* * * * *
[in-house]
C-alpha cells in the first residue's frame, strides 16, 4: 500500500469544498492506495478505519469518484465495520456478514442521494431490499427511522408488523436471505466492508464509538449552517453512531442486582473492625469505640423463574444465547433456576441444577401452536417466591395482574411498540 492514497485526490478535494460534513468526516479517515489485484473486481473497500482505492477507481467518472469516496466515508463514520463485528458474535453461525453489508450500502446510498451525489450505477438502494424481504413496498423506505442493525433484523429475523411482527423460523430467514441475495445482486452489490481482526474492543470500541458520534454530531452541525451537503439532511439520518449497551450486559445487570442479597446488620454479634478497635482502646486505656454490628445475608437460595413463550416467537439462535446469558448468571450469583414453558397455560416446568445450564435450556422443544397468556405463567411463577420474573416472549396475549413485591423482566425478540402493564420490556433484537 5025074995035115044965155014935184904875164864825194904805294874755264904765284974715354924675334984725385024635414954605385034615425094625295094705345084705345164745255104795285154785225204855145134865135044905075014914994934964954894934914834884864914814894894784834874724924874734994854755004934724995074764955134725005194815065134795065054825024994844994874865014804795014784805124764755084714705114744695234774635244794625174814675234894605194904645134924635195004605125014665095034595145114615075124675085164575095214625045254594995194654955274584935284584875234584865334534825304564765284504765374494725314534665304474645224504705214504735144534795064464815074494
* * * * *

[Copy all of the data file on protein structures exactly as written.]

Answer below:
[in-house]
C-alpha cells in the first residue's frame, strides 16, 4: 500500500469544498492506495478505519469518484465495520456478514442521494431490499427511522408488523436471505466492508464509538449552517453512531442486582473492625469505640423463574444465547433456576441444577401452536417466591395482574411498540 492514497485526490478535494460534513468526516479517515489485484473486481473497500482505492477507481467518472469516496466515508463514520463485528458474535453461525453489508450500502446510498451525489450505477438502494424481504413496498423506505442493525433484523429475523411482527423460523430467514441475495445482486452489490481482526474492543470500541458520534454530531452541525451537503439532511439520518449497551450486559445487570442479597446488620454479634478497635482502646486505656454490628445475608437460595413463550416467537439462535446469558448468571450469583414453558397455560416446568445450564435450556422443544397468556405463567411463577420474573416472549396475549413485591423482566425478540402493564420490556433484537 5025074995035115044965155014935184904875164864825194904805294874755264904765284974715354924675334984725385024635414954605385034615425094625295094705345084705345164745255104795285154785225204855145134865135044905075014914994934964954894934914834884864914814894894784834874724924874734994854755004934724995074764955134725005194815065134795065054825024994844994874865014804795014784805124764755084714705114744695234774635244794625174814675234894605194904645134924635195004605125014665095034595145114615075124675085164575095214625045254594995194654955274584935284584875234584865334534825304564765284504765374494725314534665304474645224504705214504735144534795064464815074494